Depression in Trauma-Exposed Children and Adolescents: An Exploration of Risk Factors and PTSD-Depression Comorbidity.

Claxton, Jade (2017) Depression in Trauma-Exposed Children and Adolescents: An Exploration of Risk Factors and PTSD-Depression Comorbidity. Doctoral thesis, University of East Anglia.

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Abstract

Background: Whilst traumatic exposure appears common and the majority remain resilient, some go on to develop depression and PTSD. Childhood and adolescence is a critical period for more deleterious and long-term impacts of trauma exposure; but crucially to date research has been limited. Post-traumatic depression and PTSD-depression comorbidity are particular facets of child and adolescent trauma responses that require increased focus. Aims: This portfolio presents two research elements: a synthesis of the literature aims to examine risk factors for post-traumatic depression in children and adolescents; an empirical study aims to investigate cognitive appraisals, cognitive avoidance and rumination as potential shared cognitive vulnerabilities in PTSD and depression. Methods: a systematic keyword search of the literature between 1980 and 2016 yielded 647 studies. Fifty-nine studies were identified for inclusion (N=45,688) and meta-analyses were conducted for 12 potential risk factors for post-traumatic depression. A community sample of 280 school-aged adolescents (12-15 years) reporting trauma exposure completed measures of PTSS, depression, trauma-related and depressogenic appraisals, cognitive avoidance and rumination. Findings: Pre-trauma and peri-trauma risk factors largely generated small effect sizes (r=.10 – r=.21) whereas post-trauma risk factors largely generated moderate to large effect sizes (r=.29 – r=.58). Comorbid PTSD was the most prominent risk factor. Negative cognitive appraisals, cognitive avoidance and rumination were found to be strong, equivalent correlates of PTSS and depression symptoms; endorsed by all probable diagnostic groups; and significant predictors in hierarchical regression models of PTSS and depression symptoms. Conclusions: post-trauma environment and responses appear important in determining post-traumatic depression in children in adolescents. Cognitive appraisals, cognitive avoidance and rumination are found to be shared cognitive vulnerabilities in PTSD and depression and may underlie comorbidity. Targets for assessment, monitoring and treatment are highlighted.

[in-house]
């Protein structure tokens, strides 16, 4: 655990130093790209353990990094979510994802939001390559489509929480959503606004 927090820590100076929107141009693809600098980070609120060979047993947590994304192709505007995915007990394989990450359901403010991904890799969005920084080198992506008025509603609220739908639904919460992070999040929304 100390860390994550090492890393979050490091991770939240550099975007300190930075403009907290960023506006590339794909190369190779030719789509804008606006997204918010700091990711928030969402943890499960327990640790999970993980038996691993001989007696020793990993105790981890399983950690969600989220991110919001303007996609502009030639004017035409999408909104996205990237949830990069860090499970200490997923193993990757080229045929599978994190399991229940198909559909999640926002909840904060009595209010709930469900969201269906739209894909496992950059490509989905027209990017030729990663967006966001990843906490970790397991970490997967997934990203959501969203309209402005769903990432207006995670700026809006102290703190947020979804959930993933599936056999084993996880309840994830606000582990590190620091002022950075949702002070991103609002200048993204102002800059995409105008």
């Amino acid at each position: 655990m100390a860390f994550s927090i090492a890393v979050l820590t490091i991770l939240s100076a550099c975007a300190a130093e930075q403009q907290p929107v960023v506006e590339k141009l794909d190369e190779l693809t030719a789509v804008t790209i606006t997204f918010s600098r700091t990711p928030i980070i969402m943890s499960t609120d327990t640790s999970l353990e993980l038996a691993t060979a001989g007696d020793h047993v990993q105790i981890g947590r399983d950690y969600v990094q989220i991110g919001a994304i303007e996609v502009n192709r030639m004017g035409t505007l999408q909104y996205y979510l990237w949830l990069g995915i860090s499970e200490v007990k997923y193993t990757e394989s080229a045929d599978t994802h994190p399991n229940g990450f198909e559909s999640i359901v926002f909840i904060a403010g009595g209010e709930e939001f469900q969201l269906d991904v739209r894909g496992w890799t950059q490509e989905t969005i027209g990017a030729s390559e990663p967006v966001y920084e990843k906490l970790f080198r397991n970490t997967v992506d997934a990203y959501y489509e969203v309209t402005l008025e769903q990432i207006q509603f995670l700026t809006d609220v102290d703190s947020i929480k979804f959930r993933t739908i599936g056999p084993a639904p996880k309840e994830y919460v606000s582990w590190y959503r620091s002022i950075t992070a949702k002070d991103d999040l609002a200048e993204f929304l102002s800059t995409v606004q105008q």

Item Type: Thesis (Doctoral)
Faculty \ School: Faculty of Medicine and Health Sciences > Norwich Medical School
Depositing User: Jackie Webb
Date Deposited: 26 Apr 2018 11:28
Last Modified: 26 Apr 2018 11:28
URI: https://ueaeprints.uea.ac.uk/id/eprint/66838
DOI:

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